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Three things from the Dynamo's victory over Real Salt Lake

Three things from an important Dynamo victory.

Troy Taormina-USA TODAY Sports

It's been proven that the Houston Dynamo have the ability to win at home. That's nothing new for them, and it's the norm in MLS. But on the road? They've struggled mightily over the last two seasons, and it's one of the major reasons why they've failed to make the playoffs last year. Inconsistency away from home has plagued the Dynamo in the past, and this season has been no different.

So even though they turned in a very good performance against a solid Western Conference opponent on Sunday, don't get too hopeful about their playoff chances (I'm sure none of you are, right?). At this point, they have to win on the road consistently to have a serious chance at playing in November, and I'm not sure how confident I am that they will be able to do that. It starts with three road games in Chicago, Vancouver and Dallas over the next three weeks.

If they can replicate what they did against Real Salt Lake, they'll be just fine.

1. Maidana

One struggle on the offensive end this season for the Dynamo has been getting Cristian Maidana the ball in central areas and letting him pick out passes from more threatening areas. When he gets opportunities to do that, he is very good, but for the majority of this year, he's been stagnant in the chance-creation department.

Brought in to be a playmaking number-ten—and solely that, as he is by no means a goal-scorer, Maidana has struggled to get touches on the ball centrally where he does the most damage. That's evident in his passing map from the San Jose game:

He drops deep in midfield to help in possession and he drifts out to the wings to send in crosses. For whatever reason, he doesn't take up positions in the central channel. The result is much less production; he only has one assist this season.

But on Sunday Maidana was much more effective as he was able to find the ball in better areas. He found a ton of space in central midfield, especially on the counter, and took advantage of it. He finished with an incredible seven key passes, and had the ball the most of any Dynamo player. The Argentine made 53 passes on the day—more than any other player in orange—and many of them were in central areas:

He still took up positions on the wing, but for the most part, he stayed centrally, and clearly was at his best there.

That's what the Dynamo have to do. They have to do a better job of giving him the time and space to create opportunities, and provide service to the striker and the wingers. That's why he's in Houston, and it's how he's most effective.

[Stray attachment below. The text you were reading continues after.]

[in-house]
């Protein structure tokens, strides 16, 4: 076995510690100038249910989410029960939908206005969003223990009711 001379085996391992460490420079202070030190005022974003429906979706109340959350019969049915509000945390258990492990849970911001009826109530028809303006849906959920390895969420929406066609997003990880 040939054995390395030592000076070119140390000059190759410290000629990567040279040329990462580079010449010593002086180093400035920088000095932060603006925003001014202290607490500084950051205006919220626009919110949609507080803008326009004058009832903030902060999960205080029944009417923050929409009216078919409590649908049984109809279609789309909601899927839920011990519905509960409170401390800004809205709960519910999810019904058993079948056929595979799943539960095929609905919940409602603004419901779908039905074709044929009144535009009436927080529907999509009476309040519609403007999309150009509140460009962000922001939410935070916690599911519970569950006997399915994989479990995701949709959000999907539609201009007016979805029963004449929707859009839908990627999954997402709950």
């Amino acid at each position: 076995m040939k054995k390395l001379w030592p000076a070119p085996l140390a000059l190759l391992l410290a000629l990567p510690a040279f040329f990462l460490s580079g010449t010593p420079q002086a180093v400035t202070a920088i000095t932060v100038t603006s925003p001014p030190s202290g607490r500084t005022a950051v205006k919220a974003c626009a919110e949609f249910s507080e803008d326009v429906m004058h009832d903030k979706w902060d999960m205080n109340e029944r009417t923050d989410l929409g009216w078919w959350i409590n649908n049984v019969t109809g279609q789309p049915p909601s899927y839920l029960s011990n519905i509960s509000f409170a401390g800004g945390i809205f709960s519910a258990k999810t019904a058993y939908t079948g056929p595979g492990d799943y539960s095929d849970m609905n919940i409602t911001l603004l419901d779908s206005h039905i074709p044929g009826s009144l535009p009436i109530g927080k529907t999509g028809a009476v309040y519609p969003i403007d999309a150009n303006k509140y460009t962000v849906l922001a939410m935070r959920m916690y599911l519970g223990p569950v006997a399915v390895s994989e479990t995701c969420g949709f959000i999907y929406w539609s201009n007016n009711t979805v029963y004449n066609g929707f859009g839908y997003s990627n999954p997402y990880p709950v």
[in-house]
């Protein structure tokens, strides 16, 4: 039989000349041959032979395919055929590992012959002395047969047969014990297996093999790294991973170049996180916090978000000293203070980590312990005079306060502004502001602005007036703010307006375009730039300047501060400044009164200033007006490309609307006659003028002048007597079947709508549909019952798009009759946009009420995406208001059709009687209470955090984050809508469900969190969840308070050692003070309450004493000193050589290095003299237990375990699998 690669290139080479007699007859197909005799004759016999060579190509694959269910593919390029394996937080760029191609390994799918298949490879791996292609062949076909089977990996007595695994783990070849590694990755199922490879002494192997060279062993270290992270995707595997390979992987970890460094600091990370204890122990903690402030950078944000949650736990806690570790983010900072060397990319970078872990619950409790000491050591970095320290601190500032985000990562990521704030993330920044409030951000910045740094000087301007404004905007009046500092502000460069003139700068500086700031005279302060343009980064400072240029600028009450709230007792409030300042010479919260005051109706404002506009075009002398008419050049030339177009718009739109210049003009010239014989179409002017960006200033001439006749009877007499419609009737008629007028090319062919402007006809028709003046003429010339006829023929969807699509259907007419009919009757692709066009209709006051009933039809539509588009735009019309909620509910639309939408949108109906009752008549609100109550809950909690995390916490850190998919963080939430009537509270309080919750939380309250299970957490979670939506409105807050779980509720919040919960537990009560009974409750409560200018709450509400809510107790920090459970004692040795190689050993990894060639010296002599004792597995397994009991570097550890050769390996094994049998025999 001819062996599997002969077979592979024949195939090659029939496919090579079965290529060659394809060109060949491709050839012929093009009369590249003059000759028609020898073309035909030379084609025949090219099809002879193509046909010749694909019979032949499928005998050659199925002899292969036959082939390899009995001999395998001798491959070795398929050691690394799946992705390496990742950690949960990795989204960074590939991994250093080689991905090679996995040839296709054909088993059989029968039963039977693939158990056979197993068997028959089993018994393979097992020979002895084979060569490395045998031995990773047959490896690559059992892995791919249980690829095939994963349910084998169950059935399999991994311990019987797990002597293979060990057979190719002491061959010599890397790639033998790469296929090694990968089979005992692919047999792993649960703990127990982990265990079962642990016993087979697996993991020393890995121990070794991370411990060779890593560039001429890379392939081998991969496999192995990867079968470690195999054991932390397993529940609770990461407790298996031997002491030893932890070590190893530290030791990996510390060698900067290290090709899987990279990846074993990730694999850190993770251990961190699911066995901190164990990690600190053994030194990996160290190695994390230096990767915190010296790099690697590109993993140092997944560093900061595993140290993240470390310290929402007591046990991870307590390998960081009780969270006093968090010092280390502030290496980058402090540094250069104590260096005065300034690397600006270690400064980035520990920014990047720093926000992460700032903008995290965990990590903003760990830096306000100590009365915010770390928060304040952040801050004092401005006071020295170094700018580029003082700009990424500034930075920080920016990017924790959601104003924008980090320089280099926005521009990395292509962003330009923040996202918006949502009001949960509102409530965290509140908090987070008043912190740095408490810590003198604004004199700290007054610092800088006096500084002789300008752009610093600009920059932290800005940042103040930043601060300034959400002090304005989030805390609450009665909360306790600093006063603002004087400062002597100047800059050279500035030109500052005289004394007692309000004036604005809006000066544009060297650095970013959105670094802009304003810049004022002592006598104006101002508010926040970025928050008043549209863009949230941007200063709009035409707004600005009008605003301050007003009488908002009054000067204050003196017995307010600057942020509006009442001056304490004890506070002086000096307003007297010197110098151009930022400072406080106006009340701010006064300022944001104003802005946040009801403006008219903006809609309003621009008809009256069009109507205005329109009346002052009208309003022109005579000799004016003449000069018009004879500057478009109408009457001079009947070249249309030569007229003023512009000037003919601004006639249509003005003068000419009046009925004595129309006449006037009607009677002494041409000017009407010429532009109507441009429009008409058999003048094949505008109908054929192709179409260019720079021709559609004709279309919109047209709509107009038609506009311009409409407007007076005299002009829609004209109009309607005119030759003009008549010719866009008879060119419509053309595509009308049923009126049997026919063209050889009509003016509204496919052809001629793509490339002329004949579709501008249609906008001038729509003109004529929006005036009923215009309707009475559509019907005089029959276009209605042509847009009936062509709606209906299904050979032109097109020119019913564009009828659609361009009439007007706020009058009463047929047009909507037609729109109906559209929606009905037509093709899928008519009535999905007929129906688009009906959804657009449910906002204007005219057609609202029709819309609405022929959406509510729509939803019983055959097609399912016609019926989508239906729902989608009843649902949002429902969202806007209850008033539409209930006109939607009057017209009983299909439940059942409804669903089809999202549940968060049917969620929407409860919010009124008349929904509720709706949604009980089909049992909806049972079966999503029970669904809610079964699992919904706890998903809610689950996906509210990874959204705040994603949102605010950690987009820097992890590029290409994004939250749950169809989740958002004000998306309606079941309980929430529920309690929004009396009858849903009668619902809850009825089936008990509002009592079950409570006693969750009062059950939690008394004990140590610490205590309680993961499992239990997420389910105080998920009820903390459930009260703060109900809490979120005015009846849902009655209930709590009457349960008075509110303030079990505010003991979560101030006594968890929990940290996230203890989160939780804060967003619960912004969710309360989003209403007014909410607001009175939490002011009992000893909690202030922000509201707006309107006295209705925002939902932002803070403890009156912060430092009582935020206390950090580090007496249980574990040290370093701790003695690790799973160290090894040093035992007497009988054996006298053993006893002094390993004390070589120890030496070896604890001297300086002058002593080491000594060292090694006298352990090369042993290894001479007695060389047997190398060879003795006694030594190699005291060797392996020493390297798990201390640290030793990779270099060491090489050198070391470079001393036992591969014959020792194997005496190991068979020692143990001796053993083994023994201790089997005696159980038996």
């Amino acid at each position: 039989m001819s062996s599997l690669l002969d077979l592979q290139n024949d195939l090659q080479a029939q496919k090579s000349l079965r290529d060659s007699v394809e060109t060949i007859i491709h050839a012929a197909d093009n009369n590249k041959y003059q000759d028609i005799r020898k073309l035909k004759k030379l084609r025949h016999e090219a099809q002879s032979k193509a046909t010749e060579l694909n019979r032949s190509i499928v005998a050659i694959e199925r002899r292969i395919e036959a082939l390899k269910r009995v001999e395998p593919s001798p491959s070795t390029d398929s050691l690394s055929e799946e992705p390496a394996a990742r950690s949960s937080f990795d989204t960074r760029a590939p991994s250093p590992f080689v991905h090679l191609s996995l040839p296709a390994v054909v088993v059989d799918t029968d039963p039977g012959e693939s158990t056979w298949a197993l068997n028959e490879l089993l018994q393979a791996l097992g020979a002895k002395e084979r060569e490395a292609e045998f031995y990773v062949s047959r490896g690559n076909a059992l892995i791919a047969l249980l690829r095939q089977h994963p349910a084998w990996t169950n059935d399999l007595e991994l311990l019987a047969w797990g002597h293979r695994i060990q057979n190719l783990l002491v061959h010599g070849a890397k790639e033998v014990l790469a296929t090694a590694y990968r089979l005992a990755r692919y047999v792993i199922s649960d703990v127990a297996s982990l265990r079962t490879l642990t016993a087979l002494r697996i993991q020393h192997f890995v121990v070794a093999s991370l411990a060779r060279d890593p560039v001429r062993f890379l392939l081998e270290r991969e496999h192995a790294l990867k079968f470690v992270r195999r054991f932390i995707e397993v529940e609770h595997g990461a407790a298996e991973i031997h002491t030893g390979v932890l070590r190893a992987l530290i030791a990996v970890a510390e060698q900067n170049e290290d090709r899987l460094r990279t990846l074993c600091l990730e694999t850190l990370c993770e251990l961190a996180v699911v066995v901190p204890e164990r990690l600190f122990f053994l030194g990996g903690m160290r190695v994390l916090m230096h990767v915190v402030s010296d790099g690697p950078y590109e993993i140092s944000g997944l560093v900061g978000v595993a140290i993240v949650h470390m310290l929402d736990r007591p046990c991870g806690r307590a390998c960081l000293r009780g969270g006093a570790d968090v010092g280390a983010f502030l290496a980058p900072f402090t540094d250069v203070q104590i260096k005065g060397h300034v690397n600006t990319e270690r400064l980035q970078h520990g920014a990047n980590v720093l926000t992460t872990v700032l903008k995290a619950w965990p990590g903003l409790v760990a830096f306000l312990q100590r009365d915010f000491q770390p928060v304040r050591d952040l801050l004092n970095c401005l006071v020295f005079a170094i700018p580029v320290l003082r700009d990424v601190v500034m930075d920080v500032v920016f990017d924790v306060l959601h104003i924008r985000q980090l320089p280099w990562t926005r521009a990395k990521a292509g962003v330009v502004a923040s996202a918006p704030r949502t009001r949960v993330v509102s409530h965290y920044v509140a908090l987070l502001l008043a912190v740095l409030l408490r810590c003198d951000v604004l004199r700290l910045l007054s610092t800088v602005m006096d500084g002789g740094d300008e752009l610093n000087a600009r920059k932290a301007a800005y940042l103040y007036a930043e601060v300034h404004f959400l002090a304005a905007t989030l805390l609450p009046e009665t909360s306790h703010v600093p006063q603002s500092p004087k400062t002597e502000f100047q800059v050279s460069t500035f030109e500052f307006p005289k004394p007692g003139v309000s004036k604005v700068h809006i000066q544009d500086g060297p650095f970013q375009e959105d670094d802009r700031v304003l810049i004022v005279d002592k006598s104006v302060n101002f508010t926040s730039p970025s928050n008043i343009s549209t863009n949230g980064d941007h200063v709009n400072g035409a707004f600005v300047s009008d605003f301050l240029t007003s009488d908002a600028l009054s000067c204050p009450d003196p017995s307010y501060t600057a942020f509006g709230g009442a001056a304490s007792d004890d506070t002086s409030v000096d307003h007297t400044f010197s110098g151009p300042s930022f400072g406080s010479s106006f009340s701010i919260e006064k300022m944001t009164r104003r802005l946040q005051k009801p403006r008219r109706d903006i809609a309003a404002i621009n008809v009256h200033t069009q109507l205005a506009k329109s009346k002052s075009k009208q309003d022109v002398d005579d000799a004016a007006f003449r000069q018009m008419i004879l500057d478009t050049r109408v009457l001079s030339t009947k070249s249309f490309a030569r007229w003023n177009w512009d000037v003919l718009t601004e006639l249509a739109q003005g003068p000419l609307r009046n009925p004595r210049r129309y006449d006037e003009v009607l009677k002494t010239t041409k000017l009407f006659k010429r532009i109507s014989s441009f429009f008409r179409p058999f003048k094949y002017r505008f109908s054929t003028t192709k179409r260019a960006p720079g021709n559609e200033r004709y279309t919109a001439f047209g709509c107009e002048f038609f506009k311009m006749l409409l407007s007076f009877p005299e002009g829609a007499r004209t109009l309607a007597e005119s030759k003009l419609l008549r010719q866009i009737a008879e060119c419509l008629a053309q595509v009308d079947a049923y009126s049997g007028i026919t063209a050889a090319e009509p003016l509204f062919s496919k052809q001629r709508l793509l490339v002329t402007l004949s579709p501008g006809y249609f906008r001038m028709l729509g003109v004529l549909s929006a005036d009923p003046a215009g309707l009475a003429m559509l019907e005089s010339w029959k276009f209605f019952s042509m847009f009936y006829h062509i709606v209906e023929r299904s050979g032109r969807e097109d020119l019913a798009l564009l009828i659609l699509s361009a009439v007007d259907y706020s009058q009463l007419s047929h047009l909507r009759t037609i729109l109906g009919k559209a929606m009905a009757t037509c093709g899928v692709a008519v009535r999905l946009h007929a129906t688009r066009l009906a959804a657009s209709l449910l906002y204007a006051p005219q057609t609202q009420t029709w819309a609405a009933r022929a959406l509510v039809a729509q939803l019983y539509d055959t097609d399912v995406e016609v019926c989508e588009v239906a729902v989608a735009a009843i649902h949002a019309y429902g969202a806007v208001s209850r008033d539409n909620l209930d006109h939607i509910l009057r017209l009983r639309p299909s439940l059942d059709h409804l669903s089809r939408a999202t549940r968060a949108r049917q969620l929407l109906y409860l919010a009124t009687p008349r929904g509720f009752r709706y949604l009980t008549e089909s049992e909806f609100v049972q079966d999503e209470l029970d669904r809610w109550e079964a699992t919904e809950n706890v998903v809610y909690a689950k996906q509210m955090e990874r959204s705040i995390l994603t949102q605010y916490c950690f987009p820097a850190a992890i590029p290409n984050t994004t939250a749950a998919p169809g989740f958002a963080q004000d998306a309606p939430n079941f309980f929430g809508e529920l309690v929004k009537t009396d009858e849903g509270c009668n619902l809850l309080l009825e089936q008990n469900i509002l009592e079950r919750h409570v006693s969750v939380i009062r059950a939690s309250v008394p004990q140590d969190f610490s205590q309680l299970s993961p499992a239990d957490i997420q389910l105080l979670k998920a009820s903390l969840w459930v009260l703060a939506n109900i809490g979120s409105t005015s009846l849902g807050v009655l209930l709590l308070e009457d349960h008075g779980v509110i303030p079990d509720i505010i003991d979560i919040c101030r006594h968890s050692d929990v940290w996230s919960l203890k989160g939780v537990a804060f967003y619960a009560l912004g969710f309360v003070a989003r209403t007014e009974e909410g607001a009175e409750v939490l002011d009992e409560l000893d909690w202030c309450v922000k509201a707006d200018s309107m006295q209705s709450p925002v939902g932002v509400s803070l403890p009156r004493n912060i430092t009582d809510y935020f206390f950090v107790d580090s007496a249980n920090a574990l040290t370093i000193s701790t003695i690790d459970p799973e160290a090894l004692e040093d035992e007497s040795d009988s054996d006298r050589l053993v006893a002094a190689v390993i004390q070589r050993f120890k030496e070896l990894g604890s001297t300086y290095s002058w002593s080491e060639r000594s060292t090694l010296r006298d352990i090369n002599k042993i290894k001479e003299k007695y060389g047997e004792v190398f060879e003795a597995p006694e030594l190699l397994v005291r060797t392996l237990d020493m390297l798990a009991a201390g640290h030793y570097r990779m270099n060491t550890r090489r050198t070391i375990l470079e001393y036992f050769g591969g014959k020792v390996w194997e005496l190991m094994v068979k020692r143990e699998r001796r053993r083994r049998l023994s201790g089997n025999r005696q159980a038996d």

But another part of their attack was even more effective against RSL:

2. Wing play

Against RSL, the Dynamo created most of their chances from the wings. Whether by sending in crosses, cutting into the central areas, or getting the ball to the top of the box, players like Andrew Wenger and Giles Barnes were very effective running down the wings, and RSL had trouble dealing with it all afternoon.

If you take a closer look at Maidana's passing chart above, you can see that he did a very good job of distributing the ball to wings. Often, Wenger and Barnes had opportunities isolated in the corner against Tony Beltran or Demar Phillips, and while too often they—particularly Barnes—didn't take them on 1v1, they were able to consistently get the ball in the box. They did that a lot.

This is a chart of their crosses (successful and unsuccessful) and key passes against RSL:

That's a lot of crosses. And yes, a lot of them were unsuccessful. That happens. But sometimes this happens:

Erick Torres should have finished that. But it's great combination play from DaMarcus Beasley and Barnes—who did things like that all game—and Cubo did a good job of finding an open area in the box.

RSL's defense (mostly) did well defending against the crosses once they got in the box, but there were times where the Dynamo found an open man, or got a good opportunity on a rebound, or even just earned a corner. David Horst hit a crossbar. Ricardo Clark missed an open header just wide. Wenger pounced on a deflected ball and smashed it into the stands. They ended up with nine corners total, and, as you can tell from Maidana's chart above, there were multiple that directly resulted in shots.

Things happen when you put balls in the box, especially when you do it patiently in build-up. In other words, it's less effective to blindly throw it in the box without some kind of possession beforehand. The Dynamo were much, much better at keeping the ball in the attacking third on Sunday, and slowly breaking down RSL's defense. They kept 52% of the ball—a large increase from recent games—and completed 265 passes in the attacking half, a major improvement compared to their 225 against San Jose and 189 against Sporting KC.

The result was more space, more numbers in the box, and thus more attacking chances. It allowed them to both make plays through the middle with Maidana and out on the wing with crosses and balls into the box. They attempted 17 shots, and although the finishing has to improve, they were very, very good offensively. It all starts with possession in the attacking third.

3. Defensive improvements

Impressively, the Dynamo's backline didn't allow a single shot on target the entire game. Real Salt Lake are talented offensively, so that's a massive accomplishment for a defense that has been among the worst in the league this season.

Agus and David Horst have developed a surprisingly good partnership in central defense, and the full-backs did a good job of pushing forward into the attack and supporting possession in the offensive half. That continued possession took some weight off the backline, which has directly led to improved performance.

Now, we see if they can sustain it.